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Terms in this set (42)
the physical process of releasing or emptying the colon or large intestine of solid waste, called stool or feces
where does the greatest absorption occur?
what is a normal stool composition?
- Solids ( undigested fiber, intestinal bacteria, dietary fats)
- no blood
- no mucous
- no pus
- no harmful parasites
- pH 6
where does the brown color of stool originate from
bile pigments (stercobilin)
What prompts relaxation of the internal rectal sphincter
Which nerve innervates the external rectal sphincter
What is the valsalva maneuver?
straining results in generation of pressure / stool evacuation
What are the influences/ outcomes of decreased bowel motility
- food type (low fiber) has influence
- e.coli presence is inhibitory
- outcome of increased storage time, loss of fluid from fecal matter and potential return of waste products to circulation
What are the influences/ outcomes of increased bowel motility
- impaired nutrition
- increased loss of water and electrolytes
what are the potential causes of altered bowel elimination?
What is the pathophysiology of intestinal obstruction?
- impairs venous return
- edema develops
- can interfere with absorption
- hydrostatic forces can force water through the intestinal wall
- bacteria can gain access causing sepsis
- can cause perforation
What are the focal causes of perfusion changes in altered bowel elimination?
- obstruction (clot)
Results in: ischemia, pain, necrosis of bowel
what are the global causes of perfusion changes in altered bowel elimination?
- ventilation / perfusion mismatch
- inadequate vascular volume
- inadequate CO
What are the causes of patency changes in altered bowel elimination?
- partial / complete obstruction
(tumors, polyps, impacted feces)
What are the clinical manifestations of altered bowel elimination (generally)
- increase abdominal size/ gas trapping
- hardening and tightening of abdomen
- change in type of stool
- change in color of stool
- Abdominal pain
Describe the change in type of stool with altered elimination
Diarrhea - watery, loose ( bowel inflammation, infection, increased motility)
Constipation - (impaired motility / obstruction)
What does bright red color on toilet paper suggest?
What does frank blood suggest?
what color would be associated with a Mid GI bleed
darker color blood (maroon)
What does black stool suggest?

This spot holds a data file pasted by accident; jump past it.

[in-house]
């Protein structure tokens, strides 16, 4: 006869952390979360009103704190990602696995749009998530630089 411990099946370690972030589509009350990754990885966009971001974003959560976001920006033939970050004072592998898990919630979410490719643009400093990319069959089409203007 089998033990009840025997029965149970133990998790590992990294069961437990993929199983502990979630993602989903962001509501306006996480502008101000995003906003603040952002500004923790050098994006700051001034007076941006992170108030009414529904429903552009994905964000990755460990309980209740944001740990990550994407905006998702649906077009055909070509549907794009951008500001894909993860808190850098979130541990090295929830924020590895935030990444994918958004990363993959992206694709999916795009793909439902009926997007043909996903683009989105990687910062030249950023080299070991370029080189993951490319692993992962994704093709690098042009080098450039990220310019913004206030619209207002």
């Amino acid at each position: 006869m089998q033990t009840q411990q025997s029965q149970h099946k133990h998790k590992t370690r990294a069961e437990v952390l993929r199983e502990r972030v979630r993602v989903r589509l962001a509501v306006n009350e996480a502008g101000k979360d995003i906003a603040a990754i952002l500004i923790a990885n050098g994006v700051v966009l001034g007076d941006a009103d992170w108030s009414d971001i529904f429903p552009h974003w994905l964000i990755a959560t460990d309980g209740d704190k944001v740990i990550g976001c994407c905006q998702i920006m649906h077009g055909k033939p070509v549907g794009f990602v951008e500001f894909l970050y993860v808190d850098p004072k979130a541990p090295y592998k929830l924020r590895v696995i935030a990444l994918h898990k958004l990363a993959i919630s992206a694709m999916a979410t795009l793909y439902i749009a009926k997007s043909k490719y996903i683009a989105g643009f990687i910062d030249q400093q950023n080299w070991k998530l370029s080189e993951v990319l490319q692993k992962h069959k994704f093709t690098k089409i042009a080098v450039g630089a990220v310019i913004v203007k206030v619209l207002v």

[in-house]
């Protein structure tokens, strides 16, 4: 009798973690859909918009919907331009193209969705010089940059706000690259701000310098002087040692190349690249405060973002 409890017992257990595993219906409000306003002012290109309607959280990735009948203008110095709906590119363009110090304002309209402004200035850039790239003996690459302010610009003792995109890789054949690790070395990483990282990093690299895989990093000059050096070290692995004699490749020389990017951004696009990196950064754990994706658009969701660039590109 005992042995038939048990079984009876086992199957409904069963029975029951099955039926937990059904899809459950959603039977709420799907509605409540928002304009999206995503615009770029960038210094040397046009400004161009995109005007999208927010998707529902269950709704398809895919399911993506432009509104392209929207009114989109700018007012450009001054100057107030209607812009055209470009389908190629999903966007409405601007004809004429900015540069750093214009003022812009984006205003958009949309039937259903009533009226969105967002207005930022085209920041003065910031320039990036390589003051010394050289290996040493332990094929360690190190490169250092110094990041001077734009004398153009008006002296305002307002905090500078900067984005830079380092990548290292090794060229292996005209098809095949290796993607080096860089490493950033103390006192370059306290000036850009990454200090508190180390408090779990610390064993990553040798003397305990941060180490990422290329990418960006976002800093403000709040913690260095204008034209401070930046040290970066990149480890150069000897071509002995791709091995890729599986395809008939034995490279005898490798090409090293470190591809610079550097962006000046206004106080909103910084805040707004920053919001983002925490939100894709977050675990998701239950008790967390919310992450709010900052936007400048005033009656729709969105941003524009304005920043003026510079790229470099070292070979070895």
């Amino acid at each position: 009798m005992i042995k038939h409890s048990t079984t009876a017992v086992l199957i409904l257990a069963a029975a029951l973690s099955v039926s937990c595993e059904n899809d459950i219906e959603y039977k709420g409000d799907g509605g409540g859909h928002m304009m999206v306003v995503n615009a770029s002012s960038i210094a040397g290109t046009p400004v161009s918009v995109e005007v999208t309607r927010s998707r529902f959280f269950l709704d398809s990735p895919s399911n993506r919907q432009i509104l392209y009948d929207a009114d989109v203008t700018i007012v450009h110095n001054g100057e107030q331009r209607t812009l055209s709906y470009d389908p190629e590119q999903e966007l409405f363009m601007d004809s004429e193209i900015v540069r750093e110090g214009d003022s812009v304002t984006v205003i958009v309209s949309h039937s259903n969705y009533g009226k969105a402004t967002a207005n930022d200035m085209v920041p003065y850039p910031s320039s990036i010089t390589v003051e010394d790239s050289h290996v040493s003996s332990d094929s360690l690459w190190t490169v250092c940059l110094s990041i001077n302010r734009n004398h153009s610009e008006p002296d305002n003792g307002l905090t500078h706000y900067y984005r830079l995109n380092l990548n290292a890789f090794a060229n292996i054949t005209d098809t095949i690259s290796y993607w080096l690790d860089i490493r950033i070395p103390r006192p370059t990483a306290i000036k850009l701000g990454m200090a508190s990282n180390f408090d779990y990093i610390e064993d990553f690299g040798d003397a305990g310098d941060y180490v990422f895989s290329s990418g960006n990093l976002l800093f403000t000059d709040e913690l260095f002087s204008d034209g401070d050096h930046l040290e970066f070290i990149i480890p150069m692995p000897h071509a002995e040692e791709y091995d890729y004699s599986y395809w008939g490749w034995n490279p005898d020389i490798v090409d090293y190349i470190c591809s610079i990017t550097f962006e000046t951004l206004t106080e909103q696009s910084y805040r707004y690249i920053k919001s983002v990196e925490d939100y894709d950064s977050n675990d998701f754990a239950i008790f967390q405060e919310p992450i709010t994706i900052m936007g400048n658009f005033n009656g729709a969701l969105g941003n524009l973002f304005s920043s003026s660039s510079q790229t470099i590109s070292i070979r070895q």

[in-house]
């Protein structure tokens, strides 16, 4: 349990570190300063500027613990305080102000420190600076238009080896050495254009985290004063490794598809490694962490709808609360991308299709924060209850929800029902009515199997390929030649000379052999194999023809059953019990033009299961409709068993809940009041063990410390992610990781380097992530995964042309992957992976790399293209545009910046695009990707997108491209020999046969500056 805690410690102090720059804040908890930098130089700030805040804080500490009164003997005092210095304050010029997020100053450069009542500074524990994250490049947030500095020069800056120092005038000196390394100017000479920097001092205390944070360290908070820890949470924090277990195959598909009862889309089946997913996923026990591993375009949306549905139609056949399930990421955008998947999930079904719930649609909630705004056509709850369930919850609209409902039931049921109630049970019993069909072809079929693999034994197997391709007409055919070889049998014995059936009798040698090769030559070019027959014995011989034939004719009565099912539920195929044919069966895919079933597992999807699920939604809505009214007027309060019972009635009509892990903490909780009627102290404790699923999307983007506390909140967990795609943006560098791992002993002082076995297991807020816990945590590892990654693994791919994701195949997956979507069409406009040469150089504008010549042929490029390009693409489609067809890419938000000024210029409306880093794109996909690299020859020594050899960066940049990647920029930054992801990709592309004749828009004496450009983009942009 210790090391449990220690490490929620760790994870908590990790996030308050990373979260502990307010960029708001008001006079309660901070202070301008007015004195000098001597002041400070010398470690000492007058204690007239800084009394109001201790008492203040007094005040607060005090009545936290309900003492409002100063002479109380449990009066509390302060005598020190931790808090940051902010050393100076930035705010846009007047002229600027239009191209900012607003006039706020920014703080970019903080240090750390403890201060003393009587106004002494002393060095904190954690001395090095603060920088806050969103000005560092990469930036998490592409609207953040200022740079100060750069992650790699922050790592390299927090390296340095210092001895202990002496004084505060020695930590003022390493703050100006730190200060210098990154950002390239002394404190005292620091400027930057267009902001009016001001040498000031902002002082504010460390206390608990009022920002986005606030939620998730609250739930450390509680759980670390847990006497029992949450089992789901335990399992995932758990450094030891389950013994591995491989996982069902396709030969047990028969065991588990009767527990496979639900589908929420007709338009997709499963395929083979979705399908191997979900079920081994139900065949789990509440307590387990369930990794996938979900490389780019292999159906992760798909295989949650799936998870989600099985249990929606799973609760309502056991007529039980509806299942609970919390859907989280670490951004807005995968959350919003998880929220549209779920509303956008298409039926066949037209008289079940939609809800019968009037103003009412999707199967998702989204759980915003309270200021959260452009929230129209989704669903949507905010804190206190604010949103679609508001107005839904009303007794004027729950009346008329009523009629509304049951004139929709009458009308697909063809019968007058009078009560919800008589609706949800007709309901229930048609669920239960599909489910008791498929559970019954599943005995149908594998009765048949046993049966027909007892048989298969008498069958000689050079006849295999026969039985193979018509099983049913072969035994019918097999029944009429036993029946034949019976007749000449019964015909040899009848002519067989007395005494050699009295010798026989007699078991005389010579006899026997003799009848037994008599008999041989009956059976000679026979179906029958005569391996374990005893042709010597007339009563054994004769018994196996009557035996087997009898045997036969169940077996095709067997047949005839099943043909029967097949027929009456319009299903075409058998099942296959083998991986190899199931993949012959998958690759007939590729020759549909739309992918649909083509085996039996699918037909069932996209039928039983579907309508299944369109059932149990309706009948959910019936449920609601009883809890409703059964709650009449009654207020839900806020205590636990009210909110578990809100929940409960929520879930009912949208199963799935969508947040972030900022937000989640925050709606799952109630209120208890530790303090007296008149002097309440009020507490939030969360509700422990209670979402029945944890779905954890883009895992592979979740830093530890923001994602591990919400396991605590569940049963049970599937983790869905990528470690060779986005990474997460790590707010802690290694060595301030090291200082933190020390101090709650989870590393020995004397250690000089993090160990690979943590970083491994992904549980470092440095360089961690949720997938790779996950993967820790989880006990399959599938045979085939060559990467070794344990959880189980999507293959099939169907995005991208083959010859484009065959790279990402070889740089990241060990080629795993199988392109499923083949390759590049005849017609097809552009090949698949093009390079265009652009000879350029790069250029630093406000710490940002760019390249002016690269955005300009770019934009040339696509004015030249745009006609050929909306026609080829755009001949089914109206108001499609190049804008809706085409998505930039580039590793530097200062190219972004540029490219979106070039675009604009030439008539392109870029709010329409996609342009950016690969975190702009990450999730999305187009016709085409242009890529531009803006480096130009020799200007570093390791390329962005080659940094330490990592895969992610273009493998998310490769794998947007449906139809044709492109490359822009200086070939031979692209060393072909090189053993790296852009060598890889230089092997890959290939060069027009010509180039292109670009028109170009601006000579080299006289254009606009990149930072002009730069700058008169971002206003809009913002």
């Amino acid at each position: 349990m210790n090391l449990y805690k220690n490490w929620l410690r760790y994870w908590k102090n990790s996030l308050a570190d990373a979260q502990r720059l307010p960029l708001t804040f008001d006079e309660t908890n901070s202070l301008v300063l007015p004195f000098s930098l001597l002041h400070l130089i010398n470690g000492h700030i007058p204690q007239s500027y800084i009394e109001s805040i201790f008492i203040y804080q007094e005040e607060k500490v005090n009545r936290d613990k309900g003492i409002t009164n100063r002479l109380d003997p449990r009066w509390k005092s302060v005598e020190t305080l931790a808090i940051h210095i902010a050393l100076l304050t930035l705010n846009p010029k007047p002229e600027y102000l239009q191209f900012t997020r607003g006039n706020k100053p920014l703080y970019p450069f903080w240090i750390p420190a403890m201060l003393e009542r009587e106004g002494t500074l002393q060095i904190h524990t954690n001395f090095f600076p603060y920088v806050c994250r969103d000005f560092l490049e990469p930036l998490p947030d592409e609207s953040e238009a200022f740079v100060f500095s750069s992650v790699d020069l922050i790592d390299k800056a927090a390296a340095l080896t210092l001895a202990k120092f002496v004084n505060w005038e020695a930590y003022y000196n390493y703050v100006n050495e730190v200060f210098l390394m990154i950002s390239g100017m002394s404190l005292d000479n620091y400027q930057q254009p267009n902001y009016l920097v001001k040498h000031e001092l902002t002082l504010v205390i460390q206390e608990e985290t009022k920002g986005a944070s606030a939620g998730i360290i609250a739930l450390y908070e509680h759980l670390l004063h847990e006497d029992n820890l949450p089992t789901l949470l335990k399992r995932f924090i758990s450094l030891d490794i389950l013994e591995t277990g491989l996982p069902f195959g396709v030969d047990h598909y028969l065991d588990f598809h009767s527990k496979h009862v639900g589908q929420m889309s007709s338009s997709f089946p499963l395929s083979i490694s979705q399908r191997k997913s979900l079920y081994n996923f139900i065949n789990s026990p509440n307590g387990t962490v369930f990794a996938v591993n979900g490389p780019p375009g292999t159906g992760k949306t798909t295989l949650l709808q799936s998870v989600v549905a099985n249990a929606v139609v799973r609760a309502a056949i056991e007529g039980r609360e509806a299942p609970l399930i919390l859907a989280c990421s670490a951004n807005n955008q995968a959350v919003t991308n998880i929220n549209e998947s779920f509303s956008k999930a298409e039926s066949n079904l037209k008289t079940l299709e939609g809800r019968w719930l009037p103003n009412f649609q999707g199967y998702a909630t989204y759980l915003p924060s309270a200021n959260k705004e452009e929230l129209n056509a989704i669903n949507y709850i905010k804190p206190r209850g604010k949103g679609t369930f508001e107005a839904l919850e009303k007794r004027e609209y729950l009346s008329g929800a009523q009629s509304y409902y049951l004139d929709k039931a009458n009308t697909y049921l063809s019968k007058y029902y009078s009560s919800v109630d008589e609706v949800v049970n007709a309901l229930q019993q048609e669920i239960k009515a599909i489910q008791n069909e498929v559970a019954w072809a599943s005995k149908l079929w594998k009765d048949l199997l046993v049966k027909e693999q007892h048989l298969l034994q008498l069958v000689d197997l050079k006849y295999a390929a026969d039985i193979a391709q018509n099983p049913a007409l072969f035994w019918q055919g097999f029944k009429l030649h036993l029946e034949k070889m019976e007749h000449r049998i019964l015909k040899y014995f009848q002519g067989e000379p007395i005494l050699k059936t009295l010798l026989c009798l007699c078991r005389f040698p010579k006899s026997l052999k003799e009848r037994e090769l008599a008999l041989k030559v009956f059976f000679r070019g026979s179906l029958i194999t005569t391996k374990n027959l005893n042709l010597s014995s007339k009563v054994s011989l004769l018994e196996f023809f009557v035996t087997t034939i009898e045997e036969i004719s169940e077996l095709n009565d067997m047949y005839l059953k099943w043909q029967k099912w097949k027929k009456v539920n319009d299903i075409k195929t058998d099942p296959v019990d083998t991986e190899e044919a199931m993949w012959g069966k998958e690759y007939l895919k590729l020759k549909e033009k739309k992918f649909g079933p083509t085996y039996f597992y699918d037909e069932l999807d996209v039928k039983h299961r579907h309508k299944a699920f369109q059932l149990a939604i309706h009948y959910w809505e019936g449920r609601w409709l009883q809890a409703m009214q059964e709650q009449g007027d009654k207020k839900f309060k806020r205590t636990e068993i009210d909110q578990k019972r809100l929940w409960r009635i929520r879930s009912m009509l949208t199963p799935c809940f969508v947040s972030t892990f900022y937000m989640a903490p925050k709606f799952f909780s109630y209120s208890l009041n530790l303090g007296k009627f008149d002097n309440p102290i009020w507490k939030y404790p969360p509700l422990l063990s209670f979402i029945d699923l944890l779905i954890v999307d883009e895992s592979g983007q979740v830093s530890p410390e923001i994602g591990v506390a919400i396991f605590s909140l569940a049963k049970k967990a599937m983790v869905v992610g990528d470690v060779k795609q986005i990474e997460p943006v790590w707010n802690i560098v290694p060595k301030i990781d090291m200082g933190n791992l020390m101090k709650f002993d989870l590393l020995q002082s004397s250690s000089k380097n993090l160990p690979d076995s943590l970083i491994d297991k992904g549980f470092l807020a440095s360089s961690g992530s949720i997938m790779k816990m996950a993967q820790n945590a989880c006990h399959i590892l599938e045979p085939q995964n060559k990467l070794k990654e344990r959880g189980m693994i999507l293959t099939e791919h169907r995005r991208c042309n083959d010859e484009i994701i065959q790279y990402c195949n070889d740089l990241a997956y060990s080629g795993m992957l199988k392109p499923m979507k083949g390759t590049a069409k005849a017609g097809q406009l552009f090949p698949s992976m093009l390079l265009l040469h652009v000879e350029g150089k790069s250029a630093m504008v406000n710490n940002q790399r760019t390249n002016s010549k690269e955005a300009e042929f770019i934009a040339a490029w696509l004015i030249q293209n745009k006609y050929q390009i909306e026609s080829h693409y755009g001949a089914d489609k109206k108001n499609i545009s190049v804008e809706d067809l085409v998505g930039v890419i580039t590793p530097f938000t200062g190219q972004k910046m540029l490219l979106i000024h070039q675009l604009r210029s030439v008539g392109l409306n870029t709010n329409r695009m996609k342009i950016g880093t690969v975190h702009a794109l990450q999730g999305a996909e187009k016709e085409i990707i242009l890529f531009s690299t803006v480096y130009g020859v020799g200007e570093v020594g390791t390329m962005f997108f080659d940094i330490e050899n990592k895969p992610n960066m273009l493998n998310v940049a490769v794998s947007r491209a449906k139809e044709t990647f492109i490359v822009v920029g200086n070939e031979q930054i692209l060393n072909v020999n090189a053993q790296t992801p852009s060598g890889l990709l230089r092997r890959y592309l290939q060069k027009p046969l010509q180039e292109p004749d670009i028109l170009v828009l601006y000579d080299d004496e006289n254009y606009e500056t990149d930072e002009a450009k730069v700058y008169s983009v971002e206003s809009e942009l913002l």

upper GI bleed
What would a light colored stool suggest?
problem in pancreas, gall bladder or liver
What color of stool would suggest hepatitis
white, gray or yellow
what would an increased fat content of stool suggest
what would a silver color stool suggest?
what are the diagnostic criteria for altered bowel elimination?
presence of fat
occult blood in stool (GUAIAC TEST)
what is the treatment for altered bowel elimination?
- anti-diarrheals (immodium)
- adsorbents - (kaopectate) caution in children
stool softeners (bulk forming laxatives) - dulcolax / docusate sodium
What is melena?
A black, tarry stool indicating a GI bleed
What is steatorrhea?
fat in stool
What is a diverticulum?
Saclike protrusion through the colonic wall
what is diverticula?
more than one diverticulum
what is diverticulitis?
a diverticula infection caused by the presence of fecal matter
What are the manifestations of diverticular disease?
What are the diagnostic criteria for diverticular disease?
- abdominal tenderness
- abdominal distention
- bloody stool
- low hemoglobin and hematocrit indicating anemia
- CBC count indicating infection
- inflamed or ruptured diverticula
What is the treatment for diverticular disease
- diet alteration
- Lifestyle alterations
- Pharm : bulk-forming laxatives, antispasmodic medications
- management of symptoms
- control infection
- bowel rest
- prevention of complications
- surgical correction of perforated diverticula
What is encopresis?
inability to control bowel movements which is not related to disease.
Describe functional non-retentive incontinence
- fecal incontinence characterized by inappropriate fecal soiling
- stool evacuation voluntary or involuntary
- no organic cause ( behavior related)
describe retentive incontinence
with-holding of feces from pain or fear of defecation
what are the clinical manifestations for encopresis
socially inappropriate defecation
absence of organic disease
what are the diagnostic criteria for encopresis?
history of fecal incontinence ( greater than or equal to 4 years of age)
-- diet history
-- emotional stress
-- associated symptoms
what is the treatment for encopresis
- toilet refusal behavior
- scheduled toileting time
prevention of constipation
what age is the start of functional non-retentive and retentive incontinence common?
4 / (+)
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